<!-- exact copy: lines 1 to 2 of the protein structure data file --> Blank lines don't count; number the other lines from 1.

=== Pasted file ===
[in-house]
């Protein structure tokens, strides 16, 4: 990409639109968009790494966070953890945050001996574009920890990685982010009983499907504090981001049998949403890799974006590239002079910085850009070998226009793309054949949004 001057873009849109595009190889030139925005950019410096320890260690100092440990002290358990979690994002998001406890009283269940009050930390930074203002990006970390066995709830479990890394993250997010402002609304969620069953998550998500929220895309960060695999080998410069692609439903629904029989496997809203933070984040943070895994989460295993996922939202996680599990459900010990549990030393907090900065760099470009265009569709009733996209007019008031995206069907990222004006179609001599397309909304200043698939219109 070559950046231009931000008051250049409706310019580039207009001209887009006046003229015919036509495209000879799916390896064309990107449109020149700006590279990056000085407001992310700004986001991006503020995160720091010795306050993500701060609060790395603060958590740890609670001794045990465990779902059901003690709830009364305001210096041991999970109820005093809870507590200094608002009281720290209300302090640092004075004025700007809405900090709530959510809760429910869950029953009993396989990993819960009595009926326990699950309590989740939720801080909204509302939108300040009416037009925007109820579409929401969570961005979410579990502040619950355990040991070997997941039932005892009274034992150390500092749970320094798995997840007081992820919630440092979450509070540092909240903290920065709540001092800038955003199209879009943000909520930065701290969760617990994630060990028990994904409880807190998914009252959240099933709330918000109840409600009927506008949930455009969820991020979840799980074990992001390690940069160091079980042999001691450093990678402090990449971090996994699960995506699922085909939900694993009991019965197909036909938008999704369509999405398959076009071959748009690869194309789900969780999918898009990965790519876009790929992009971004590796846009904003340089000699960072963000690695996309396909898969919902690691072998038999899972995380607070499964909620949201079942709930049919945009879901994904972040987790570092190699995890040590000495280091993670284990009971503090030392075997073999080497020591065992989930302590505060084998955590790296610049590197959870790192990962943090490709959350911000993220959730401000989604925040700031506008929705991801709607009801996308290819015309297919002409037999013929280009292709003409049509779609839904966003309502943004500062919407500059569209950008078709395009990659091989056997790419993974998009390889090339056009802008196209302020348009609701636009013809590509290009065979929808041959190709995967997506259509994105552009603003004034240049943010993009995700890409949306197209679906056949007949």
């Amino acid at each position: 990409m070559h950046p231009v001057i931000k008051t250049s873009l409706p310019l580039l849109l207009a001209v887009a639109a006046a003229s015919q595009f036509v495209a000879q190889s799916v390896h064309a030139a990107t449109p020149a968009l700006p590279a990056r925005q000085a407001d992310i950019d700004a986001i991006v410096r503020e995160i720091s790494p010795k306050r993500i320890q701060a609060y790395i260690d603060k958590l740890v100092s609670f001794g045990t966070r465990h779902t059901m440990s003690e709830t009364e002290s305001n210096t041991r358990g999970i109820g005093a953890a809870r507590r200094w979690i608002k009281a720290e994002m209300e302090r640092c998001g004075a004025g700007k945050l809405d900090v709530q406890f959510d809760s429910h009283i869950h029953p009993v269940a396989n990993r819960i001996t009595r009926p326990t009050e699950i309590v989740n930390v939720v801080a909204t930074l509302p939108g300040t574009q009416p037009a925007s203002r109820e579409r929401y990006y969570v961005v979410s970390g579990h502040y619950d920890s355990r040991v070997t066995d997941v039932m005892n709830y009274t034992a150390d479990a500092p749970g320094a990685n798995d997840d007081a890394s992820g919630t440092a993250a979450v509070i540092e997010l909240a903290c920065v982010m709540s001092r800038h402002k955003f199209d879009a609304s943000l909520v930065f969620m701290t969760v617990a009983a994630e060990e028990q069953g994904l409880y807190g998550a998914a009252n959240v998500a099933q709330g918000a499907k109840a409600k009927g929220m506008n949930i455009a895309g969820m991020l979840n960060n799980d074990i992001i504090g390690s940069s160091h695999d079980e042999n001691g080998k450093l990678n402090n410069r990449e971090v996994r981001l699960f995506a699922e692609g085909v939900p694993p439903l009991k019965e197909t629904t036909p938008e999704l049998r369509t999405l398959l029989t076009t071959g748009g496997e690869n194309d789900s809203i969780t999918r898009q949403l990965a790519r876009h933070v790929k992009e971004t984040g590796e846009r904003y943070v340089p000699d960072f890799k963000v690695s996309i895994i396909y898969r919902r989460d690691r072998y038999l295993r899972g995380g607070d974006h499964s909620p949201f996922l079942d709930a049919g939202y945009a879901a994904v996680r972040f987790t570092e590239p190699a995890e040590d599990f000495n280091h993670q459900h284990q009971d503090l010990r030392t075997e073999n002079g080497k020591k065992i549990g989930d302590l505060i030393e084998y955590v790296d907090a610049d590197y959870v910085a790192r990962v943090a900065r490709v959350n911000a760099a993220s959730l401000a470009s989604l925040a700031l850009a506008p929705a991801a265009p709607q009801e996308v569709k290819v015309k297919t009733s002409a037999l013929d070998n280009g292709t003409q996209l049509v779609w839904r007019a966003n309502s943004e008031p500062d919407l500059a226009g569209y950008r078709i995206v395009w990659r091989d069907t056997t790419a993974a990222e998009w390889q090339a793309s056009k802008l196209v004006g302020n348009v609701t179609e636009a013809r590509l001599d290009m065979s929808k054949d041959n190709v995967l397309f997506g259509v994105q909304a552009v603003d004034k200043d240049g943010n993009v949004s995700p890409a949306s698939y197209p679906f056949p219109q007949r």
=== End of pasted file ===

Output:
[in-house]
């Protein structure tokens, strides 16, 4: 990409639109968009790494966070953890945050001996574009920890990685982010009983499907504090981001049998949403890799974006590239002079910085850009070998226009793309054949949004 001057873009849109595009190889030139925005950019410096320890260690100092440990002290358990979690994002998001406890009283269940009050930390930074203002990006970390066995709830479990890394993250997010402002609304969620069953998550998500929220895309960060695999080998410069692609439903629904029989496997809203933070984040943070895994989460295993996922939202996680599990459900010990549990030393907090900065760099470009265009569709009733996209007019008031995206069907990222004006179609001599397309909304200043698939219109 070559950046231009931000008051250049409706310019580039207009001209887009006046003229015919036509495209000879799916390896064309990107449109020149700006590279990056000085407001992310700004986001991006503020995160720091010795306050993500701060609060790395603060958590740890609670001794045990465990779902059901003690709830009364305001210096041991999970109820005093809870507590200094608002009281720290209300302090640092004075004025700007809405900090709530959510809760429910869950029953009993396989990993819960009595009926326990699950309590989740939720801080909204509302939108300040009416037009925007109820579409929401969570961005979410579990502040619950355990040991070997997941039932005892009274034992150390500092749970320094798995997840007081992820919630440092979450509070540092909240903290920065709540001092800038955003199209879009943000909520930065701290969760617990994630060990028990994904409880807190998914009252959240099933709330918000109840409600009927506008949930455009969820991020979840799980074990992001390690940069160091079980042999001691450093990678402090990449971090996994699960995506699922085909939900694993009991019965197909036909938008999704369509999405398959076009071959748009690869194309789900969780999918898009990965790519876009790929992009971004590796846009904003340089000699960072963000690695996309396909898969919902690691072998038999899972995380607070499964909620949201079942709930049919945009879901994904972040987790570092190699995890040590000495280091993670284990009971503090030392075997073999080497020591065992989930302590505060084998955590790296610049590197959870790192990962943090490709959350911000993220959730401000989604925040700031506008929705991801709607009801996308290819015309297919002409037999013929280009292709003409049509779609839904966003309502943004500062919407500059569209950008078709395009990659091989056997790419993974998009390889090339056009802008196209302020348009609701636009013809590509290009065979929808041959190709995967997506259509994105552009603003004034240049943010993009995700890409949306197209679906056949007949």